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Al Kaline, who starred at Baltimore’s Southern High and became a Hall of Famer with the Tigers, dies at 85

Hall of Fame outfielder Al Kaline, the Detroit Tigers legend who was born in Baltimore, died Monday at his home in Bloomfield Hills, Michigan, the team and Major League Baseball announced. He was 85.

Kaline was known as “Mr. Tiger,” but he was already a local legend when he signed with Detroit out of Southern High School. He would go on to play 22 seasons with the club and played in the All-Star Game in 18 of them.

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The cause of death has not been disclosed, but The Detroit News quoted a family friend saying that Kaline had recently suffered a stroke.

"Many of us who are fortunate enough to work in baseball have our short lists of the players who mean the most to us,'' MLB commissioner Rob Manfred said in a statement. “Al Kaline was one of those players for me and countless others, making this a very sad day for our sport.”

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During a big league career that stretched from 1953 to 1974, Kaline batted .297 with 3,007 hits, 399 home runs and 1,582 RBIs. He was elected to the National Baseball Hall of Fame in 1980 and his No. 6 was retired by the Tigers that same year. He got his 3,000th hit in Baltimore, hitting a double to right field in a 5-4 loss to the Orioles on Sept. 24, 1974, at Memorial Stadium.

Two years out of Southern, at age 20, he led the American League in batting (.340), the youngest player ever to do so.

Following his retirement as a player, he remained close to the Tigers for the rest of his life, as a color commentator for decades and later as a consultant to team officials.

"His playing record speaks for itself,'' said former Tigers president Dave Dombrowski, who grew close to Kaline during their nearly 15 years working together. “He was a first ballot Hall of Famer. He was ‘Mr. Tiger’...'Mr. Detroit.' You couldn’t meet a better person — a humble guy who loved everything about the Tigers and the state of Michigan. He was also a very dear friend to me and my family, so this is a very sad time for us.”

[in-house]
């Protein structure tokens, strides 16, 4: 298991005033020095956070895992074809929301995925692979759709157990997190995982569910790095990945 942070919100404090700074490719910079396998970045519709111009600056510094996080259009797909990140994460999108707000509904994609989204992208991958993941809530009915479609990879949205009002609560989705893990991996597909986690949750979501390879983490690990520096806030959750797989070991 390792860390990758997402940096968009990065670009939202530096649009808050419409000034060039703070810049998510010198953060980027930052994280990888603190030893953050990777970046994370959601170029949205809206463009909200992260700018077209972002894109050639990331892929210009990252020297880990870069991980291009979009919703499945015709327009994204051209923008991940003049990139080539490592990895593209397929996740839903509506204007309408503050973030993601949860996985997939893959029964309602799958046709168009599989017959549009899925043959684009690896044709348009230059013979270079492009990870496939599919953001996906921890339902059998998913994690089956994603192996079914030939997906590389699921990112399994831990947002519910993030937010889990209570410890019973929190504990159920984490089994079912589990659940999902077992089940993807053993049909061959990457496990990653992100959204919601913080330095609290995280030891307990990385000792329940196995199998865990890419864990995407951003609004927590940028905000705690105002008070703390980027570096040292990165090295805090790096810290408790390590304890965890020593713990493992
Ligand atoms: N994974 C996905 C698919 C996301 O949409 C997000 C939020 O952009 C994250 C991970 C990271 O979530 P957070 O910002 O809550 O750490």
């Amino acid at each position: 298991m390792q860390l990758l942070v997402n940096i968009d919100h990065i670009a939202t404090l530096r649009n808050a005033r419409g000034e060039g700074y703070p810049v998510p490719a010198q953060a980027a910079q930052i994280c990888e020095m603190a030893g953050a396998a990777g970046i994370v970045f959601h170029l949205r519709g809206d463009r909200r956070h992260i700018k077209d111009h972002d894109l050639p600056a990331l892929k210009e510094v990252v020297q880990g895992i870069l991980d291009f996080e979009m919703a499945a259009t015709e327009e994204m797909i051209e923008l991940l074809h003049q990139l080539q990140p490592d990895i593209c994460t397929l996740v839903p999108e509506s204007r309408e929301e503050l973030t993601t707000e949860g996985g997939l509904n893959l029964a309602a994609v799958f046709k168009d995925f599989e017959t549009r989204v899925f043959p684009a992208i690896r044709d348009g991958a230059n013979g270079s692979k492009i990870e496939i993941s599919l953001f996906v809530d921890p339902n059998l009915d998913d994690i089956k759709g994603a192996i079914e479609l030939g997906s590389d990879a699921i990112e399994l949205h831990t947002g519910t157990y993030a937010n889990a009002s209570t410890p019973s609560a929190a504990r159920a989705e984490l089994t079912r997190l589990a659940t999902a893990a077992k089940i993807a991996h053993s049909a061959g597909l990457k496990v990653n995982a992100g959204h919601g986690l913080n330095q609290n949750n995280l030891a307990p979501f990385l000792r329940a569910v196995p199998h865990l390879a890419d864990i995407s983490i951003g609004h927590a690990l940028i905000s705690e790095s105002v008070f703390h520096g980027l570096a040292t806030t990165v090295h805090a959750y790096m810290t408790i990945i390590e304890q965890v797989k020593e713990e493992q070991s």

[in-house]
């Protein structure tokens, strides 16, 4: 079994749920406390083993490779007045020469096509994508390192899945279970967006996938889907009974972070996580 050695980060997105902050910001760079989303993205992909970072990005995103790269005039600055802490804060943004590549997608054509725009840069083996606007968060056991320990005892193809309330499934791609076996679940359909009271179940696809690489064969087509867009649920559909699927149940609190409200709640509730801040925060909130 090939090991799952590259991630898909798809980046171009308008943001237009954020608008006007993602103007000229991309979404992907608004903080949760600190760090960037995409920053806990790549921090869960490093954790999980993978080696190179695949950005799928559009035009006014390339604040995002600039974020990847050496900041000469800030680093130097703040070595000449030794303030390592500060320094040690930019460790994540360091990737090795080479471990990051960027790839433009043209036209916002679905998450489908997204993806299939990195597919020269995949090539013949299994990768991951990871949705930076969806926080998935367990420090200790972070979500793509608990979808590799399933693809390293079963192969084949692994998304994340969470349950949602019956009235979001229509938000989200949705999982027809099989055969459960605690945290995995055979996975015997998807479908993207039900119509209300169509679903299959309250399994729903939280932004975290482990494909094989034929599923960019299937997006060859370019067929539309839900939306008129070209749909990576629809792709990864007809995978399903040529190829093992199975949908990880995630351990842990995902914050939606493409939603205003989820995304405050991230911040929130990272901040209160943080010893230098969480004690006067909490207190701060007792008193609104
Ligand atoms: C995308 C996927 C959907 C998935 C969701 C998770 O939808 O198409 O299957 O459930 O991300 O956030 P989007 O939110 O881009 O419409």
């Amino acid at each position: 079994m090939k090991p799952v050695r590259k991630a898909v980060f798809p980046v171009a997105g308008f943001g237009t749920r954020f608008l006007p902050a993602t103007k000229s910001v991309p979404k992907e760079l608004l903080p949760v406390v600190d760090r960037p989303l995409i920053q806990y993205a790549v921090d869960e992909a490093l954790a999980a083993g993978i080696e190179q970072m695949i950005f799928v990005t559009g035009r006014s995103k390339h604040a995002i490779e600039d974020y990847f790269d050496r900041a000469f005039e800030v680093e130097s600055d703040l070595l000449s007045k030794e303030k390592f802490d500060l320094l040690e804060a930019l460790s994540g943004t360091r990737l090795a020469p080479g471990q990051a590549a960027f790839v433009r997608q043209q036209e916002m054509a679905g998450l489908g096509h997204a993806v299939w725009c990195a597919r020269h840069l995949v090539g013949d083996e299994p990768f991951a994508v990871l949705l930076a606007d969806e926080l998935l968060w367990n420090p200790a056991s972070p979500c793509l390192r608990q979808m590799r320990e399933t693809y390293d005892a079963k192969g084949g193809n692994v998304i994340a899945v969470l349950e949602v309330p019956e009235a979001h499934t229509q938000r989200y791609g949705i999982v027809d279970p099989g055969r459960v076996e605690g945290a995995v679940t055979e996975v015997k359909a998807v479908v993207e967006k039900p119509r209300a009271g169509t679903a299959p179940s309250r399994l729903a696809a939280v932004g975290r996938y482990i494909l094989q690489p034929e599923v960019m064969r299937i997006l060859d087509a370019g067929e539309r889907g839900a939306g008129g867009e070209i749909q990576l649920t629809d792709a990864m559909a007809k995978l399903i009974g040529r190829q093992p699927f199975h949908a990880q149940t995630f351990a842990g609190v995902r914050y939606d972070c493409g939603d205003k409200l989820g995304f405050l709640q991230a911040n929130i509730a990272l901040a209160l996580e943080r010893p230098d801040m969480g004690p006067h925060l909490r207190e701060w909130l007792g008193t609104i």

Kaline grew up in humble circumstances in the neighborhood of Westport, not far from where the Orioles now play, in a row house in the 2200 block of Cedley St. in the shadow of a power plant. He was one of the top prep players in Maryland all four years at Southern, which closed in 2004 — 51 years after he graduated — and became Digital Harbor High.

In a 2004 interview with The Baltimore Sun, Kaline looked back fondly on his high school years, though he was quick to admit that he was not a terrific student. A quiet kid, he had spent most of his time dreaming about playing in the major leagues and working hard to make that dream come true.

“Let’s face it — I was a jock,” Kaline said. “I was proud to wear a Southern jersey. I enjoyed school and being around the guys. I got a lot of C’s [in class] because I wanted to play ball, and I put all of my efforts into it. Teachers knew that and gave me a lot of leeway. They didn’t come down hard on me if I didn’t finish a project.”

“Looking back, had I failed to make the majors ... Lord knows what I would have become.”